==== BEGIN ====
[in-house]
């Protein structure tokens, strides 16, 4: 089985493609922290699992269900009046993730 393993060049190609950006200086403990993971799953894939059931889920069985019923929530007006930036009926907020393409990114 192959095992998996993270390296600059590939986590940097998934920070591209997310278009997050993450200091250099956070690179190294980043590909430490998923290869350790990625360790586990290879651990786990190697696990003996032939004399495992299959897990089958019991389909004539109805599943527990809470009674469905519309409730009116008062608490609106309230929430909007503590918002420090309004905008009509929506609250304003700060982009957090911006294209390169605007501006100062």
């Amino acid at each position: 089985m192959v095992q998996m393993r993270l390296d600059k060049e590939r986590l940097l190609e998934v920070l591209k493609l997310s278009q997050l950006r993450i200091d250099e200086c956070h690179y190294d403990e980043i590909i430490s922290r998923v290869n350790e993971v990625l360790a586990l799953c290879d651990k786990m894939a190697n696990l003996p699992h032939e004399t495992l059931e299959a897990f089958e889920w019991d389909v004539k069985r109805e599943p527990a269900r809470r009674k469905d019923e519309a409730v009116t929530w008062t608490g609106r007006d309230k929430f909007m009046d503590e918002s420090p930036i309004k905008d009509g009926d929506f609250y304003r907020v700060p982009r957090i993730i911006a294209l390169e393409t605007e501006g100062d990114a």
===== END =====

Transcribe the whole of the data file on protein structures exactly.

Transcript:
[in-house]
């Protein structure tokens, strides 16, 4: 089985493609922290699992269900009046993730 393993060049190609950006200086403990993971799953894939059931889920069985019923929530007006930036009926907020393409990114 192959095992998996993270390296600059590939986590940097998934920070591209997310278009997050993450200091250099956070690179190294980043590909430490998923290869350790990625360790586990290879651990786990190697696990003996032939004399495992299959897990089958019991389909004539109805599943527990809470009674469905519309409730009116008062608490609106309230929430909007503590918002420090309004905008009509929506609250304003700060982009957090911006294209390169605007501006100062």
């Amino acid at each position: 089985m192959v095992q998996m393993r993270l390296d600059k060049e590939r986590l940097l190609e998934v920070l591209k493609l997310s278009q997050l950006r993450i200091d250099e200086c956070h690179y190294d403990e980043i590909i430490s922290r998923v290869n350790e993971v990625l360790a586990l799953c290879d651990k786990m894939a190697n696990l003996p699992h032939e004399t495992l059931e299959a897990f089958e889920w019991d389909v004539k069985r109805e599943p527990a269900r809470r009674k469905d019923e519309a409730v009116t929530w008062t608490g609106r007006d309230k929430f909007m009046d503590e918002s420090p930036i309004k905008d009509g009926d929506f609250y304003r907020v700060p982009r957090i993730i911006a294209l390169e393409t605007e501006g100062d990114a």